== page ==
published at 16.02.2018 20:17
For a few weeks now, I use Friday afternoon to do some coding. As often managing Meeting C++ has become a non-code activity, it feels good to have a spot in the week where I focus on "what could I code today?". Today I focused on drawing circular text in Qt, which mostly consisted of writing prototype code, there is still lots to tweak if you'd wanted to use this in production.
published at 09.02.2018 17:44
Its time to have a look, what one can expect form the best programming language of the world in 2018...
published at 06.10.2017 23:32
I'd like to share my experience of attending CppCon 2017, or how I'd like to describe it: playing multiplayer "find waldo" for one week. This is also the first time, that I attend a CppCon without speaking, I could complain about this, but actually I was very happy not to speak. There was no time to prepare a new talk anyways, Meeting C++ has kept me busy, but back to CppCon.
published at 12.08.2017 20:30
While writing my CMS, I made one experience: using both std and boost versions of various types in the same code base. Often, it is a 3rd library, in this case from boost, which I use, only supporting the old boost versions. Which is fine, but it makes maintenance and working with the code more difficult, as constantly you see a mix of boost and std.
published at 10.08.2017 15:40
A few weeks ago I announced a C++ review community, which since then has grown to 250+ members on reddit. There has been great feedback and discussions since then, so that the idea is now ready to be tested. With August, the first review period has started, but first have a look at the idea of a review community again:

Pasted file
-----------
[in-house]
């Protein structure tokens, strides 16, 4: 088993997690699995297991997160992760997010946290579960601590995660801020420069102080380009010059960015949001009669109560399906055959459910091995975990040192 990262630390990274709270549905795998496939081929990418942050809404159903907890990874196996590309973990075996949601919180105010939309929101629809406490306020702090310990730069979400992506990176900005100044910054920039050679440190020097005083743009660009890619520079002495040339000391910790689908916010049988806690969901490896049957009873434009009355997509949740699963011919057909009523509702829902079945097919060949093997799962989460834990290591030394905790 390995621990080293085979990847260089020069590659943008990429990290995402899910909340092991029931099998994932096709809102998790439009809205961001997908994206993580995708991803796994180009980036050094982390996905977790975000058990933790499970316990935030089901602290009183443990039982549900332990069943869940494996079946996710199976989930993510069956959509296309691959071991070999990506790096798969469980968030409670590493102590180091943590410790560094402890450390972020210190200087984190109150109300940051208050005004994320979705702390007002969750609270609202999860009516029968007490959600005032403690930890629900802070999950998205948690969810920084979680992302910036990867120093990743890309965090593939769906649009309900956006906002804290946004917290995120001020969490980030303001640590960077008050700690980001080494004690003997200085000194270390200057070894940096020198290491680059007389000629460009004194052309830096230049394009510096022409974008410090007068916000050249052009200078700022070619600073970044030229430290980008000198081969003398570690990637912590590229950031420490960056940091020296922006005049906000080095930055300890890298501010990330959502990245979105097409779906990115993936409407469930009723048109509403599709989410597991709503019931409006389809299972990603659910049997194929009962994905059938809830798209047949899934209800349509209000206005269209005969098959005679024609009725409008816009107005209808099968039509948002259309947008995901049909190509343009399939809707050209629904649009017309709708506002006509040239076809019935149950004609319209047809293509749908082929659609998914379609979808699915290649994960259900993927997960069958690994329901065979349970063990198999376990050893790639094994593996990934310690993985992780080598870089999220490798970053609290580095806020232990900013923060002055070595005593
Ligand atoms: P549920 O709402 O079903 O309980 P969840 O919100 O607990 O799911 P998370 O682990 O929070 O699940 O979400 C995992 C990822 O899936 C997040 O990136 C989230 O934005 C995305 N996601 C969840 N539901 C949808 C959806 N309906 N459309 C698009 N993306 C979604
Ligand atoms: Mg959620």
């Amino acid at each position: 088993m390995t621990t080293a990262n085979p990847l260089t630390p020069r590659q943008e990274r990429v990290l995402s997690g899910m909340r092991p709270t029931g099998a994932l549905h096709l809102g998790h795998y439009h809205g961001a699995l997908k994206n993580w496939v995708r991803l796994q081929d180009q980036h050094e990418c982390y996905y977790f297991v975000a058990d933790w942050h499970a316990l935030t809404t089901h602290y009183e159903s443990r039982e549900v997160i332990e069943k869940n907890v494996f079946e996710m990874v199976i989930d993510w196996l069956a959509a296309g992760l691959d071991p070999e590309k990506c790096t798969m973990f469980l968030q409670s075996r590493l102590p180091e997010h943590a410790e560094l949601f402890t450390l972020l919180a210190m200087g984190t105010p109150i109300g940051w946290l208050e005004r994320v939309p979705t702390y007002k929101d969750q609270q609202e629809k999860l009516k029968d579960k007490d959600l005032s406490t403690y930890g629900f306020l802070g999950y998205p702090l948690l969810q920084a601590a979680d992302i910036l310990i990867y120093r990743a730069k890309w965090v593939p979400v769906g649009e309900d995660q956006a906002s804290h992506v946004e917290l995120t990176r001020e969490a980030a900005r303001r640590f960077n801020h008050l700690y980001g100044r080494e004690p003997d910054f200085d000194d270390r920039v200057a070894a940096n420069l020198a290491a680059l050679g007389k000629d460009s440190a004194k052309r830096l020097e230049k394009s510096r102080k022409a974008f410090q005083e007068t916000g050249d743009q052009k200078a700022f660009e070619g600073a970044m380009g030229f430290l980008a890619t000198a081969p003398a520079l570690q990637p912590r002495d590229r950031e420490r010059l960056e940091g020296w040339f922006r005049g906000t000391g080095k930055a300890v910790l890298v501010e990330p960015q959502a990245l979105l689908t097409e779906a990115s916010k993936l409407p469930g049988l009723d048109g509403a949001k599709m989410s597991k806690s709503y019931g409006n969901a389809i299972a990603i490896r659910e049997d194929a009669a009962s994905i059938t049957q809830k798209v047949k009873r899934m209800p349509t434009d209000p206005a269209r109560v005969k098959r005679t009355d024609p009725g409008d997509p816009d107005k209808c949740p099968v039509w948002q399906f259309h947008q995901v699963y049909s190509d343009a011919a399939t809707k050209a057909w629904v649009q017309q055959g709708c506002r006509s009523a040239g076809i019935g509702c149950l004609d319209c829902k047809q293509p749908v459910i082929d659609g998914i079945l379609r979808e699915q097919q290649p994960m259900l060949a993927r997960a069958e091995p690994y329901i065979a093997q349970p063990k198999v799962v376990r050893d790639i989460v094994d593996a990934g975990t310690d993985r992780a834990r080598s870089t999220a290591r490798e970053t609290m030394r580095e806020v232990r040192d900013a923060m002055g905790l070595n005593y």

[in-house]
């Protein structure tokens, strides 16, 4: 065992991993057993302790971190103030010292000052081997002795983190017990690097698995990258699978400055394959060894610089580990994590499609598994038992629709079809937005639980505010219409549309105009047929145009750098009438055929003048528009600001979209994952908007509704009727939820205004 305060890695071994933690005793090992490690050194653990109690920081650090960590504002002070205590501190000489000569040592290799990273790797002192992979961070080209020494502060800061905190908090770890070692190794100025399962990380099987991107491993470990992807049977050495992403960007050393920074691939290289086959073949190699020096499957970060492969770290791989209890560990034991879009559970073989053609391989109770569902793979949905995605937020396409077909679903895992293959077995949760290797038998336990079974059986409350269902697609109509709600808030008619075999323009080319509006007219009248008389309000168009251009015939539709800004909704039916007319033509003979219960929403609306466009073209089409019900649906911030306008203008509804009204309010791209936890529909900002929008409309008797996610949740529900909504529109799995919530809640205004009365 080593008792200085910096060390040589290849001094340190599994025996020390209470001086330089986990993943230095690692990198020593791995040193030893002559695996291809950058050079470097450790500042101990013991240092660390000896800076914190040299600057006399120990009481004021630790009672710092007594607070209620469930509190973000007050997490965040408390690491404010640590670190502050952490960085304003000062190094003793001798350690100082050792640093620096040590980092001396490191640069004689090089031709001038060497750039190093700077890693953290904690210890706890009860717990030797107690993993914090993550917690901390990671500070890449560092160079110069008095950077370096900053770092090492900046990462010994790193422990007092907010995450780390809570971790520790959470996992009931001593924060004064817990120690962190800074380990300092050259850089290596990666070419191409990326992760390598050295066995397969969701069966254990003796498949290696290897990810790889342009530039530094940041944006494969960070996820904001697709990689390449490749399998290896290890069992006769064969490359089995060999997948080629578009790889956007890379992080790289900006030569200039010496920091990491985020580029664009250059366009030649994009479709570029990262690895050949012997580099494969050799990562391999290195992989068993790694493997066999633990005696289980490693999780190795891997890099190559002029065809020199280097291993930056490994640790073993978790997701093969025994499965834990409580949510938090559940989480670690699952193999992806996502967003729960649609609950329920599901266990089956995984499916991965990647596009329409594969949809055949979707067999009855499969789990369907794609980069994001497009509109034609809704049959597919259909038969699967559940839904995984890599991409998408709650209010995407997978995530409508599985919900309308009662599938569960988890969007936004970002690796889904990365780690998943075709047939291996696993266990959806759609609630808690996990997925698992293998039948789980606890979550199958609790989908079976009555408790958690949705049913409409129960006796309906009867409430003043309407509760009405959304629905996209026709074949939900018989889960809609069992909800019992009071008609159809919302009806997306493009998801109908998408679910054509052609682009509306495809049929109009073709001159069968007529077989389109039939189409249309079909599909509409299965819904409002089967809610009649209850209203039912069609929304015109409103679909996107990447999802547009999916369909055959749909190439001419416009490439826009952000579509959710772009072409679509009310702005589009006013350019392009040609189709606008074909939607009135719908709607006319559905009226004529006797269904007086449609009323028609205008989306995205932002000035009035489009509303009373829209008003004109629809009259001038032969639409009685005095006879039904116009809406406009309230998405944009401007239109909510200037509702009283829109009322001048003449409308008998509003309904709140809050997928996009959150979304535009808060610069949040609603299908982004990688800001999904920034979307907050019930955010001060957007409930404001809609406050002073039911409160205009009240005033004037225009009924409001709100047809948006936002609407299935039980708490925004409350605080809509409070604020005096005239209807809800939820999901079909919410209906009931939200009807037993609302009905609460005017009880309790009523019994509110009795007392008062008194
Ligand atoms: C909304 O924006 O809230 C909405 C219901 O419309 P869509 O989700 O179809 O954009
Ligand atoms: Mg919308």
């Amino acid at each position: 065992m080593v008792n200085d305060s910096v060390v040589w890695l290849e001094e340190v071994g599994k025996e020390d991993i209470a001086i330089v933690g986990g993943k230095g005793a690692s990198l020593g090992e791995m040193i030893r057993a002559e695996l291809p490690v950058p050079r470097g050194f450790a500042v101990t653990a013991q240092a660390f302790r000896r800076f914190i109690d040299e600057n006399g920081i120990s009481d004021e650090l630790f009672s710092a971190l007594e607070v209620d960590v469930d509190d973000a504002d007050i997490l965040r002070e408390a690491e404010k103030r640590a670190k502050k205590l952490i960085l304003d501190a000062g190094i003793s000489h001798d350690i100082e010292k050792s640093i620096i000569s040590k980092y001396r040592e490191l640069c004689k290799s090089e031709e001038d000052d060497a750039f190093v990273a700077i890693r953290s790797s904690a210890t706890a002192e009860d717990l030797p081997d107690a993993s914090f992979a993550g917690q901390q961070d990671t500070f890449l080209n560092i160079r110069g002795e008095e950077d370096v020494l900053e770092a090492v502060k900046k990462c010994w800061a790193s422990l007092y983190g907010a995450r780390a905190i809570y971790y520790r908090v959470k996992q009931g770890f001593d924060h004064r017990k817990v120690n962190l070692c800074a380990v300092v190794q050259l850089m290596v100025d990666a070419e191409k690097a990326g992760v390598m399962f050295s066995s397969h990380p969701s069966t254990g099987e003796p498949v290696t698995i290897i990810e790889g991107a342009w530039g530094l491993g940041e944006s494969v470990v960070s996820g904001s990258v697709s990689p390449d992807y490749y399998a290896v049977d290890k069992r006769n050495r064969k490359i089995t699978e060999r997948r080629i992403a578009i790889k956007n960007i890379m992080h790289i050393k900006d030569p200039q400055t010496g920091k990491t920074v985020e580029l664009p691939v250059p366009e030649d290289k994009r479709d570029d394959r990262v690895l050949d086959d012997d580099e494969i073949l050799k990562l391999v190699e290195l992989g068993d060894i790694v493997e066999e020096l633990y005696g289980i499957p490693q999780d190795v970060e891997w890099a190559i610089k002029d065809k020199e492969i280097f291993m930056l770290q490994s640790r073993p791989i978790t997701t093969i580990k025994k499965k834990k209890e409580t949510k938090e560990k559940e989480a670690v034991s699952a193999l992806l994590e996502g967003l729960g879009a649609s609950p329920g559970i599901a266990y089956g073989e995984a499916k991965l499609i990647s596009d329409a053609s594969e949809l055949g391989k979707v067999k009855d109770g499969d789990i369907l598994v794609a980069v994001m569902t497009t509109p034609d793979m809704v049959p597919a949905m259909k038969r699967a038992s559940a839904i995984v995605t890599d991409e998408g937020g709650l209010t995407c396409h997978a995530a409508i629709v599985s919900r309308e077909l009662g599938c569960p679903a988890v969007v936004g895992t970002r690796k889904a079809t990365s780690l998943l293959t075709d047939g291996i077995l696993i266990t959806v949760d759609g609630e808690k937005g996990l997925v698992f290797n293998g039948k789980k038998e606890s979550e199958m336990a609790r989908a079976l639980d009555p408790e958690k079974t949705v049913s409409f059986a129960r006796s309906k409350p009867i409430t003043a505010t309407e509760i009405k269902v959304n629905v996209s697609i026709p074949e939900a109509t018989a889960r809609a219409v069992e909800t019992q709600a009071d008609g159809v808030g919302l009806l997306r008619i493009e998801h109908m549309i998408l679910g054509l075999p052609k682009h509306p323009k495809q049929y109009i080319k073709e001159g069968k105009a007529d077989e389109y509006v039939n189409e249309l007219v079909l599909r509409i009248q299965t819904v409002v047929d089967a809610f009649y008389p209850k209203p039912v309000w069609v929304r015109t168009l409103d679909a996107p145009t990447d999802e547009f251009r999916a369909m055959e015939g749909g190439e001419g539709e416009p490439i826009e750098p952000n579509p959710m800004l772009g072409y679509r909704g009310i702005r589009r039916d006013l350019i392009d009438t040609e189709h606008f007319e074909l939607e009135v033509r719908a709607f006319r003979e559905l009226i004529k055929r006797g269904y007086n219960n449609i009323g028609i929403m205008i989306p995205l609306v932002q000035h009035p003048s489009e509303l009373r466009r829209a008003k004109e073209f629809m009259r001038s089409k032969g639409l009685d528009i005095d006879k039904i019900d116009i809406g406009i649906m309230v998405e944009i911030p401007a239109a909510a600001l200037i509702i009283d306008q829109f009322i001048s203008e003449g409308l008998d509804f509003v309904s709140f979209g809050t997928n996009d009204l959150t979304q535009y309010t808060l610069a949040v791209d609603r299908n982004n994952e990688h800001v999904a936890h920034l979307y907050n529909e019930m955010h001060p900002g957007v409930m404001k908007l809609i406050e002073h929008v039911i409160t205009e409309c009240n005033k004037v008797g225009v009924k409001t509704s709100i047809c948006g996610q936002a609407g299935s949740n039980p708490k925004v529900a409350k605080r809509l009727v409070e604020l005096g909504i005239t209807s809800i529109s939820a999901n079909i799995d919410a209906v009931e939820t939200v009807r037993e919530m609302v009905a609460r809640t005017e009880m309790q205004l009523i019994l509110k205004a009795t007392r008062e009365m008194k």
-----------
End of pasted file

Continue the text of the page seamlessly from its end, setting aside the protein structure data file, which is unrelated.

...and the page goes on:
published at 28.07.2017 15:08
We always hear and see what the latest news on C++ or some particular subset of it is. What one usually does not get to know, is how people got started with C++. But one thing for sure, all of us in the C++ community are either still getting started, or did once. There is a good section on how you could get started today at isocpp.org, but the past did not offer such a luxury.
published at 14.07.2017 17:30
This is very useful if you work with Qt, but could also apply in many other situations. My use case often is Qt, as it does not allow for template classes to be derived from QObject. Hence, all of these UI and widget classes end up being quite concrete implementations.
published at 10.07.2017 12:24
During the weekend I wanted to take a closer look at beast, a http library proposed for boost. I planned to write an http client class, as thats something I'll need in some project later anyways. I've been looking at beast on and off for a few month now, and started by reviewing the documentation and examples to get a feel for the library it self.
published at 06.07.2017 15:24
Just a little bit more then 5 years ago, Meeting C++ went public. Since then, it has been a wild ride and huge success. Today, Meeting C++ reaches over 50k in social media, the conference it self has grown from 150 to 600 in its 5 editions.